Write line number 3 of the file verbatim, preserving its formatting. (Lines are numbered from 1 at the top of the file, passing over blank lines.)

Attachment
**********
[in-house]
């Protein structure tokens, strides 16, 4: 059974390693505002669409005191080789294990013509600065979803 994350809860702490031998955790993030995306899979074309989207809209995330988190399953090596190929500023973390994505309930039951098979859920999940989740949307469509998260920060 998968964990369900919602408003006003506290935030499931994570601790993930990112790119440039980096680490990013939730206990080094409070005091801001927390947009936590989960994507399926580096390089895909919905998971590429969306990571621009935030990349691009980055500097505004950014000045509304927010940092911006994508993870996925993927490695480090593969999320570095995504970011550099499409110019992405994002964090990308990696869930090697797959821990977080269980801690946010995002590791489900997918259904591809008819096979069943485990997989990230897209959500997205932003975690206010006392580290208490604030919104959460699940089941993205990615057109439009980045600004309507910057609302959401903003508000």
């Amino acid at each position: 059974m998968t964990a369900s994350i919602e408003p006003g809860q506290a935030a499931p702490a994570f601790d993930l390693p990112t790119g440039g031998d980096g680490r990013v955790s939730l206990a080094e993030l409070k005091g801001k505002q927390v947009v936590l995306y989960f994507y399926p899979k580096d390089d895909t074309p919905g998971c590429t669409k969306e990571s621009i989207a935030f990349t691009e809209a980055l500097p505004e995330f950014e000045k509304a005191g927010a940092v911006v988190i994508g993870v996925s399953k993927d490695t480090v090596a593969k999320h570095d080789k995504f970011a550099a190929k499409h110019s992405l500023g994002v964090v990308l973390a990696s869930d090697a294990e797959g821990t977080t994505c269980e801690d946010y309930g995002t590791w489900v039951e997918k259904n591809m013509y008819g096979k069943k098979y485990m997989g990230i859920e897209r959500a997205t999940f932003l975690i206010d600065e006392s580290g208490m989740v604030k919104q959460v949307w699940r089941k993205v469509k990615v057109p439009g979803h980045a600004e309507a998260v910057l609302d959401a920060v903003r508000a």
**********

């Amino acid at each position: 059974m998968t964990a369900s994350i919602e408003p006003g809860q506290a935030a499931p702490a994570f601790d993930l390693p990112t790119g440039g031998d980096g680490r990013v955790s939730l206990a080094e993030l409070k005091g801001k505002q927390v947009v936590l995306y989960f994507y399926p899979k580096d390089d895909t074309p919905g998971c590429t669409k969306e990571s621009i989207a935030f990349t691009e809209a980055l500097p505004e995330f950014e000045k509304a005191g927010a940092v911006v988190i994508g993870v996925s399953k993927d490695t480090v090596a593969k999320h570095d080789k995504f970011a550099a190929k499409h110019s992405l500023g994002v964090v990308l973390a990696s869930d090697a294990e797959g821990t977080t994505c269980e801690d946010y309930g995002t590791w489900v039951e997918k259904n591809m013509y008819g096979k069943k098979y485990m997989g990230i859920e897209r959500a997205t999940f932003l975690i206010d600065e006392s580290g208490m989740v604030k919104q959460v949307w699940r089941k993205v469509k990615v057109p439009g979803h980045a600004e309507a998260v910057l609302d959401a920060v903003r508000a």